Centurium was one of Luckin's earliest investors and has been actively involved in trying to help the company restructure and straighten out its accounting practices. In January, Centurium announced that it had become Luckin's controlling shareholder by organizing a consortium to acquire shares held previously by two of the company's co-founders.
Luckin is emerging from bankruptcy court proceedings with remarkable speed. In October 2021, only eight months after filing for bankruptcy protection, the Chinese chain reached a $175 million settlement of class-action claims against it by investors.
Equally surprising is how well Luckin's underlying business operations weathered both the scandal and the outbreak of a global pandemic. The company says it lost only 12% of its stores between December 2019 to December 2020. It helped that Luckin still had $780 million in cash reserves left over from the $1.6 billion it raised from investors before and during its IPO.
Analysts say Luckin's financial shenanigans don't matter much to Chinese consumers. "Chinese consumers have been very pragmatic in the sense that because Luckin does not have a food safety problem they do not consider it a scam," says Lin. Consumers view Luckin's problems as "related to accounting" and "do not feel betrayed" in the same way investors might.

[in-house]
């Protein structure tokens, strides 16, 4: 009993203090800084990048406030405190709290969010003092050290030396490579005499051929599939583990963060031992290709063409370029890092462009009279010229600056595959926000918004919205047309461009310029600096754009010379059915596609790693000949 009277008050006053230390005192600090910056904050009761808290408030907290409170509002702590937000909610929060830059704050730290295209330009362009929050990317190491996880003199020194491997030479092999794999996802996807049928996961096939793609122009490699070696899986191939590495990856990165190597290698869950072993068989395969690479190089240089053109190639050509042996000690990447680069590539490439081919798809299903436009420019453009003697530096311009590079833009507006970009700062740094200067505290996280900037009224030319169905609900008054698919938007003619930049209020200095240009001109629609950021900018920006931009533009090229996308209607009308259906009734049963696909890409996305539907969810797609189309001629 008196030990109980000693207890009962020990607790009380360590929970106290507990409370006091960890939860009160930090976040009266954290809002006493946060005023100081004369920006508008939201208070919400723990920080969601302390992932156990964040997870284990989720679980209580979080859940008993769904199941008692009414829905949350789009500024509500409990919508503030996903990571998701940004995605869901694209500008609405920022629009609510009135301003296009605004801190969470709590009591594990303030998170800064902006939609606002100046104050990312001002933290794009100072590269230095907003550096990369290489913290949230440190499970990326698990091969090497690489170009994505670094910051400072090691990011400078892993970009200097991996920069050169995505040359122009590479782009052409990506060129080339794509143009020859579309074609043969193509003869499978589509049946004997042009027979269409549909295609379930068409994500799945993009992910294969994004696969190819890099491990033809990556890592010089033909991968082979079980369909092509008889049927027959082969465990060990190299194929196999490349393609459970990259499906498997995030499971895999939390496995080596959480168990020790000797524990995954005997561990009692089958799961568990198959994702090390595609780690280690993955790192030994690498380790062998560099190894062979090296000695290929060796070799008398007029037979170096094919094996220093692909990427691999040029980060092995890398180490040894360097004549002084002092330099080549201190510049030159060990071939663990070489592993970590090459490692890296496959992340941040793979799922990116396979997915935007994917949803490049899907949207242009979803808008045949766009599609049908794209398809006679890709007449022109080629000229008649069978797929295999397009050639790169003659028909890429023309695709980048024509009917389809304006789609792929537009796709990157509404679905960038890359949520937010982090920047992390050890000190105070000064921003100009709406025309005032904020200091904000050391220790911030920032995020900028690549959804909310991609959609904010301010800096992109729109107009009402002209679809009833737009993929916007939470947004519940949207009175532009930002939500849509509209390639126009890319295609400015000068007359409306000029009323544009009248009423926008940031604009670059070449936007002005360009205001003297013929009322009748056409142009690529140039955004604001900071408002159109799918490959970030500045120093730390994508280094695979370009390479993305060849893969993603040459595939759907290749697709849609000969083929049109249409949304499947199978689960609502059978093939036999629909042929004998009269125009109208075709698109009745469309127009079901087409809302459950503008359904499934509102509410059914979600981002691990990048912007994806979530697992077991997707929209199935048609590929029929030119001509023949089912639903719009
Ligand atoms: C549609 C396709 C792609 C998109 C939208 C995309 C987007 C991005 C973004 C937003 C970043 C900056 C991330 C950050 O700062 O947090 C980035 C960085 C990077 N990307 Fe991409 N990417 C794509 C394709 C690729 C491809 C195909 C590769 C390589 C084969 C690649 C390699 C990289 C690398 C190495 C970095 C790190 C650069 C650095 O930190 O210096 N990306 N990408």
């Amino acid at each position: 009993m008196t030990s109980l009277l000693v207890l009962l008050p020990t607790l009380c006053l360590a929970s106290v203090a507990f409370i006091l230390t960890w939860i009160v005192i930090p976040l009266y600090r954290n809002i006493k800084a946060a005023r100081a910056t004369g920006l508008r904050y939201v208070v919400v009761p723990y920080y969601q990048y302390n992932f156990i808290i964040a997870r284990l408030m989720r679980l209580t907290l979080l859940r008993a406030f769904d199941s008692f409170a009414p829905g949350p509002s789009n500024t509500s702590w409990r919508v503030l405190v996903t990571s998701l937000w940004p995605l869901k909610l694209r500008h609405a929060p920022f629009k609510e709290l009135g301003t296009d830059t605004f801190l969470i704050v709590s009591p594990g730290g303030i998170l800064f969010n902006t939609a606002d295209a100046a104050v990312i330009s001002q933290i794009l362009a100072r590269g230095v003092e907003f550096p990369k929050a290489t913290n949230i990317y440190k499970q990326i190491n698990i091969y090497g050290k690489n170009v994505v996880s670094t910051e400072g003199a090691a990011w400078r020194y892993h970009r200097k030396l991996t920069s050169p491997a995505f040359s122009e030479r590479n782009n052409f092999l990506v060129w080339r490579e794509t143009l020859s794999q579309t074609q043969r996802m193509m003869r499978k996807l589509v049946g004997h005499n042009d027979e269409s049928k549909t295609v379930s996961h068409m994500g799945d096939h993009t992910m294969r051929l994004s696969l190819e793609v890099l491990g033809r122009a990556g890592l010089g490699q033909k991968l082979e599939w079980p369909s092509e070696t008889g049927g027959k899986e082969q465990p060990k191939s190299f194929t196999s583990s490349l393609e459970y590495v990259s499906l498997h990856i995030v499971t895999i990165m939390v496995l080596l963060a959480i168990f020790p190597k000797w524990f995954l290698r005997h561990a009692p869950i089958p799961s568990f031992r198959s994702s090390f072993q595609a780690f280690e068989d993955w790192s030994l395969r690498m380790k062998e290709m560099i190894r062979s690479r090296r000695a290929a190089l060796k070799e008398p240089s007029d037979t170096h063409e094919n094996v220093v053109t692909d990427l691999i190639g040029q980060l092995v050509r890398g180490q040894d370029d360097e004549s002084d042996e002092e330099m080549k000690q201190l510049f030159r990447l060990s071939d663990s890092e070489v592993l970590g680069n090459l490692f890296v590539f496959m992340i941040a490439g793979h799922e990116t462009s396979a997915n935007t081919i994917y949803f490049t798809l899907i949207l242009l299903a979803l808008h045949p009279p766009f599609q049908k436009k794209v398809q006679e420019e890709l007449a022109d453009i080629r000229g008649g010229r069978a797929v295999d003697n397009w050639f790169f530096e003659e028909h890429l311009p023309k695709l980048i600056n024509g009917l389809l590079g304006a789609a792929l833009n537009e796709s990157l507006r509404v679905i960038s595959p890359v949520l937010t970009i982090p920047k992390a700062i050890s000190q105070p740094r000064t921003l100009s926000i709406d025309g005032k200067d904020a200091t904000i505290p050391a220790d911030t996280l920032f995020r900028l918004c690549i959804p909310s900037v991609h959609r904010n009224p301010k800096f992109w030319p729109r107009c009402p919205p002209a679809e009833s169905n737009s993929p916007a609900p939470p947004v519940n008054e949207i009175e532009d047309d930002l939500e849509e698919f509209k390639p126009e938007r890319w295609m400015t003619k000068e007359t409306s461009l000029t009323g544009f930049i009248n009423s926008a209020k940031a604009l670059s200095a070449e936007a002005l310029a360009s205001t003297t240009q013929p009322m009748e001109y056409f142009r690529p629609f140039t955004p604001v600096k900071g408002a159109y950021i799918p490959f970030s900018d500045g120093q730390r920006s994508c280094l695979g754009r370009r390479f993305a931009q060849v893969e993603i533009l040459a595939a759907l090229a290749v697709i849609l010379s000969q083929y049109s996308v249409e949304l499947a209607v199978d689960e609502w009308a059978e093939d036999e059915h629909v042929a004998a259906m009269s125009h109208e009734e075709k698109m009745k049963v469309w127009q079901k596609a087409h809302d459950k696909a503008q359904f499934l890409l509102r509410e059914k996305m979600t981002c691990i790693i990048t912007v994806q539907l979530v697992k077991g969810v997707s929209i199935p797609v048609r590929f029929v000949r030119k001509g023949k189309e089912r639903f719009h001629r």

Many Chinese consumers are unaware of the scandal. The coffee chain's fraud was "big news," but it was "not as big of a deal" in smaller cities outside Shanghai and Beijing, says Yuwan Hu, associate director of Daxue Consulting in Shanghai.
Bork says that U.S. media attention on Luckin and its Nasdaq de-listing may have actually given the firm a boost among increasingly nationalistic Chinese consumers, eager to support any Chinese brand against a U.S. one. “Having committed fraud and becoming a pariah in the U.S. is not doing you any harm in [China],” he says.
Lin argues Luckin's decision to sign Chinese snowboarder Eileen Gu as company spokesperson during the Winter Olympics was also a "smart play" to attract patriotic consumers.
Luckin has re-invented itself in other ways since the scandal. The company has given up on trying to compete with Starbucks and has instead chosen to double down on a lower tier of consumers, according to Hu. "They are benefiting from [pursuing] mass markets and using very affordable pricing," she says.